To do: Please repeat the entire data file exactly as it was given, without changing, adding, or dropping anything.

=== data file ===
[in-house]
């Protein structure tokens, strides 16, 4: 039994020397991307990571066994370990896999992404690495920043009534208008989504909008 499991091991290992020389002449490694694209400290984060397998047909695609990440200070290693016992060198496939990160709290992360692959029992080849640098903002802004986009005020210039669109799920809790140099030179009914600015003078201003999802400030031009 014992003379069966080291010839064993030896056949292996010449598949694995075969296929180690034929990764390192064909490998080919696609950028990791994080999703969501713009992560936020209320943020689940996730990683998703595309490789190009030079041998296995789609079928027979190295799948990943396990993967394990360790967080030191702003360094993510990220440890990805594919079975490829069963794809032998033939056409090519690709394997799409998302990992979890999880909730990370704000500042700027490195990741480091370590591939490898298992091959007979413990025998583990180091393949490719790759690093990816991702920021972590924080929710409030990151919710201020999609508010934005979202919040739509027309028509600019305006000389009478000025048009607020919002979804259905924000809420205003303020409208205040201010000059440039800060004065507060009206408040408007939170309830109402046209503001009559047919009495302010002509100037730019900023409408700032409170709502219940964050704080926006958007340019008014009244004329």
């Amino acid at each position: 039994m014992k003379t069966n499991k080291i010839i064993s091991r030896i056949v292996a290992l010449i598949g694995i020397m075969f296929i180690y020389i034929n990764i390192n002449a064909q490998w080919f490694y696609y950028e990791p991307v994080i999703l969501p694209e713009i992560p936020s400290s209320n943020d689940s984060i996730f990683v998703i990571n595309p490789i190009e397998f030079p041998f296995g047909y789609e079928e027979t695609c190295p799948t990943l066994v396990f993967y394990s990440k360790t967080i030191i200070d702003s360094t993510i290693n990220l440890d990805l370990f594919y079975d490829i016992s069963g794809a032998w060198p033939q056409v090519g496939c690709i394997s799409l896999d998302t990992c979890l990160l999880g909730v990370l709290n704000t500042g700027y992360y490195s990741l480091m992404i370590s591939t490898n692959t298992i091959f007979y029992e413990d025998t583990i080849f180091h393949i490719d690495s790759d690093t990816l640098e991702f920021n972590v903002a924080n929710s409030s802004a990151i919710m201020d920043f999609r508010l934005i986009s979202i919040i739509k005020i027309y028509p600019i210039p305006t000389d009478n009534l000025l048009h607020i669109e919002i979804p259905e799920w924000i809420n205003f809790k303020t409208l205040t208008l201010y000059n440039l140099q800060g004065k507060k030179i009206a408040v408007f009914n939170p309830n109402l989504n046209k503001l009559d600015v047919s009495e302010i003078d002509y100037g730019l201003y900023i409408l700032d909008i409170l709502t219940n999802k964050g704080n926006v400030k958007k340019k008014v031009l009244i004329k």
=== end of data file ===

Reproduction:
[in-house]
């Protein structure tokens, strides 16, 4: 039994020397991307990571066994370990896999992404690495920043009534208008989504909008 499991091991290992020389002449490694694209400290984060397998047909695609990440200070290693016992060198496939990160709290992360692959029992080849640098903002802004986009005020210039669109799920809790140099030179009914600015003078201003999802400030031009 014992003379069966080291010839064993030896056949292996010449598949694995075969296929180690034929990764390192064909490998080919696609950028990791994080999703969501713009992560936020209320943020689940996730990683998703595309490789190009030079041998296995789609079928027979190295799948990943396990993967394990360790967080030191702003360094993510990220440890990805594919079975490829069963794809032998033939056409090519690709394997799409998302990992979890999880909730990370704000500042700027490195990741480091370590591939490898298992091959007979413990025998583990180091393949490719790759690093990816991702920021972590924080929710409030990151919710201020999609508010934005979202919040739509027309028509600019305006000389009478000025048009607020919002979804259905924000809420205003303020409208205040201010000059440039800060004065507060009206408040408007939170309830109402046209503001009559047919009495302010002509100037730019900023409408700032409170709502219940964050704080926006958007340019008014009244004329």
């Amino acid at each position: 039994m014992k003379t069966n499991k080291i010839i064993s091991r030896i056949v292996a290992l010449i598949g694995i020397m075969f296929i180690y020389i034929n990764i390192n002449a064909q490998w080919f490694y696609y950028e990791p991307v994080i999703l969501p694209e713009i992560p936020s400290s209320n943020d689940s984060i996730f990683v998703i990571n595309p490789i190009e397998f030079p041998f296995g047909y789609e079928e027979t695609c190295p799948t990943l066994v396990f993967y394990s990440k360790t967080i030191i200070d702003s360094t993510i290693n990220l440890d990805l370990f594919y079975d490829i016992s069963g794809a032998w060198p033939q056409v090519g496939c690709i394997s799409l896999d998302t990992c979890l990160l999880g909730v990370l709290n704000t500042g700027y992360y490195s990741l480091m992404i370590s591939t490898n692959t298992i091959f007979y029992e413990d025998t583990i080849f180091h393949i490719d690495s790759d690093t990816l640098e991702f920021n972590v903002a924080n929710s409030s802004a990151i919710m201020d920043f999609r508010l934005i986009s979202i919040i739509k005020i027309y028509p600019i210039p305006t000389d009478n009534l000025l048009h607020i669109e919002i979804p259905e799920w924000i809420n205003f809790k303020t409208l205040t208008l201010y000059n440039l140099q800060g004065k507060k030179i009206a408040v408007f009914n939170p309830n109402l989504n046209k503001l009559d600015v047919s009495e302010i003078d002509y100037g730019l201003y900023i409408l700032d909008i409170l709502t219940n999802k964050g704080n926006v400030k958007k340019k008014v031009l009244i004329k």